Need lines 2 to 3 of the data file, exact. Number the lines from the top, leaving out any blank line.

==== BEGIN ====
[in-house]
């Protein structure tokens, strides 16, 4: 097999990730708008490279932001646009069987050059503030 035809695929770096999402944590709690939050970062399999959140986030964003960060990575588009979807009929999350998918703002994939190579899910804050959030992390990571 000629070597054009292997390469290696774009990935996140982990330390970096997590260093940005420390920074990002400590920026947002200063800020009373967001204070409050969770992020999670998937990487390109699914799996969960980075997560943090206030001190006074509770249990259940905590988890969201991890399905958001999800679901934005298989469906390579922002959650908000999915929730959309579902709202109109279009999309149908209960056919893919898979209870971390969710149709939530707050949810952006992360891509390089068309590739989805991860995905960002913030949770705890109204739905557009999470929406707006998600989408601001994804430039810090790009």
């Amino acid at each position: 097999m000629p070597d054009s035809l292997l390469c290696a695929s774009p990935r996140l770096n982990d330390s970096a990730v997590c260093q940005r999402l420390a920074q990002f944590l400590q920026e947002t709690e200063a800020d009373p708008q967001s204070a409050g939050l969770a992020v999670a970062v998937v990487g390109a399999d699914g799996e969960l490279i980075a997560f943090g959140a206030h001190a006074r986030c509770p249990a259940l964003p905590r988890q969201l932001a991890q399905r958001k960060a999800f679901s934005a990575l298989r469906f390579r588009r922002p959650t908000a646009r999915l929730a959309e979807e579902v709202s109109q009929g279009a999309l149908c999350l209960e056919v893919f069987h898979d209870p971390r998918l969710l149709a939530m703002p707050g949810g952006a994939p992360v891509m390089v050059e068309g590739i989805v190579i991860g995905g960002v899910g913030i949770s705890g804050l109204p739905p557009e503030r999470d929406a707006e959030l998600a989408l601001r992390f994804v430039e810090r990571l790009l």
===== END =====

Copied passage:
């Protein structure tokens, strides 16, 4: 097999990730708008490279932001646009069987050059503030 035809695929770096999402944590709690939050970062399999959140986030964003960060990575588009979807009929999350998918703002994939190579899910804050959030992390990571 000629070597054009292997390469290696774009990935996140982990330390970096997590260093940005420390920074990002400590920026947002200063800020009373967001204070409050969770992020999670998937990487390109699914799996969960980075997560943090206030001190006074509770249990259940905590988890969201991890399905958001999800679901934005298989469906390579922002959650908000999915929730959309579902709202109109279009999309149908209960056919893919898979209870971390969710149709939530707050949810952006992360891509390089068309590739989805991860995905960002913030949770705890109204739905557009999470929406707006998600989408601001994804430039810090790009």
């Amino acid at each position: 097999m000629p070597d054009s035809l292997l390469c290696a695929s774009p990935r996140l770096n982990d330390s970096a990730v997590c260093q940005r999402l420390a920074q990002f944590l400590q920026e947002t709690e200063a800020d009373p708008q967001s204070a409050g939050l969770a992020v999670a970062v998937v990487g390109a399999d699914g799996e969960l490279i980075a997560f943090g959140a206030h001190a006074r986030c509770p249990a259940l964003p905590r988890q969201l932001a991890q399905r958001k960060a999800f679901s934005a990575l298989r469906f390579r588009r922002p959650t908000a646009r999915l929730a959309e979807e579902v709202s109109q009929g279009a999309l149908c999350l209960e056919v893919f069987h898979d209870p971390r998918l969710l149709a939530m703002p707050g949810g952006a994939p992360v891509m390089v050059e068309g590739i989805v190579i991860g995905g960002v899910g913030i949770s705890g804050l109204p739905p557009e503030r999470d929406a707006e959030l998600a989408l601001r992390f994804v430039e810090r990571l790009l």